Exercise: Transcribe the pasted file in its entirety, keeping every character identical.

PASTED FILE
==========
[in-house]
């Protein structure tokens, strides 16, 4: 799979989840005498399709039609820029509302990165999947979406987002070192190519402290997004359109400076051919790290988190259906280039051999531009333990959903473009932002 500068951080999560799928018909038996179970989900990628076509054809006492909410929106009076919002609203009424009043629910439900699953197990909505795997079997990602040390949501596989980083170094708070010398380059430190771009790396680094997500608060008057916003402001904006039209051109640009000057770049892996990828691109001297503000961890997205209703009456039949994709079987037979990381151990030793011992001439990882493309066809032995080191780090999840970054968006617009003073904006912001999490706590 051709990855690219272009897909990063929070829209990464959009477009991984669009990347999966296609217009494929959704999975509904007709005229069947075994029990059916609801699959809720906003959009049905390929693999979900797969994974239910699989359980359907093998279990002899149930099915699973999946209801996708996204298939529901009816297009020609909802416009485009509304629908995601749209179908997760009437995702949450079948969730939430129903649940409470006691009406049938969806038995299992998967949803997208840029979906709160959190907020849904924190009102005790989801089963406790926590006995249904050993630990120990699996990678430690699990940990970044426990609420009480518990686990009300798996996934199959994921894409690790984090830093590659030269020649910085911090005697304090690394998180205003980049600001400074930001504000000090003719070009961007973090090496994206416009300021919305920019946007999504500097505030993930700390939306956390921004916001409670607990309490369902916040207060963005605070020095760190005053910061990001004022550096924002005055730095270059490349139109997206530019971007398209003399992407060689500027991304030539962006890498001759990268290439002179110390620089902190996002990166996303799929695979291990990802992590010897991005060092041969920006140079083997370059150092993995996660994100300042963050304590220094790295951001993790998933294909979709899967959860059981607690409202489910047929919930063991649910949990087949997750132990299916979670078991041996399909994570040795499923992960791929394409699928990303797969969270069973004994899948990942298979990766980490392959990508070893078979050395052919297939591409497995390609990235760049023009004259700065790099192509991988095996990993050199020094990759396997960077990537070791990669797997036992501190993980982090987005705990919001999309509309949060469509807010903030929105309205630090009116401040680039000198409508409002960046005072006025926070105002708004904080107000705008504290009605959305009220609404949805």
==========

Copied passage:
[in-house]
């Protein structure tokens, strides 16, 4: 799979989840005498399709039609820029509302990165999947979406987002070192190519402290997004359109400076051919790290988190259906280039051999531009333990959903473009932002 500068951080999560799928018909038996179970989900990628076509054809006492909410929106009076919002609203009424009043629910439900699953197990909505795997079997990602040390949501596989980083170094708070010398380059430190771009790396680094997500608060008057916003402001904006039209051109640009000057770049892996990828691109001297503000961890997205209703009456039949994709079987037979990381151990030793011992001439990882493309066809032995080191780090999840970054968006617009003073904006912001999490706590 051709990855690219272009897909990063929070829209990464959009477009991984669009990347999966296609217009494929959704999975509904007709005229069947075994029990059916609801699959809720906003959009049905390929693999979900797969994974239910699989359980359907093998279990002899149930099915699973999946209801996708996204298939529901009816297009020609909802416009485009509304629908995601749209179908997760009437995702949450079948969730939430129903649940409470006691009406049938969806038995299992998967949803997208840029979906709160959190907020849904924190009102005790989801089963406790926590006995249904050993630990120990699996990678430690699990940990970044426990609420009480518990686990009300798996996934199959994921894409690790984090830093590659030269020649910085911090005697304090690394998180205003980049600001400074930001504000000090003719070009961007973090090496994206416009300021919305920019946007999504500097505030993930700390939306956390921004916001409670607990309490369902916040207060963005605070020095760190005053910061990001004022550096924002005055730095270059490349139109997206530019971007398209003399992407060689500027991304030539962006890498001759990268290439002179110390620089902190996002990166996303799929695979291990990802992590010897991005060092041969920006140079083997370059150092993995996660994100300042963050304590220094790295951001993790998933294909979709899967959860059981607690409202489910047929919930063991649910949990087949997750132990299916979670078991041996399909994570040795499923992960791929394409699928990303797969969270069973004994899948990942298979990766980490392959990508070893078979050395052919297939591409497995390609990235760049023009004259700065790099192509991988095996990993050199020094990759396997960077990537070791990669797997036992501190993980982090987005705990919001999309509309949060469509807010903030929105309205630090009116401040680039000198409508409002960046005072006025926070105002708004904080107000705008504290009605959305009220609404949805």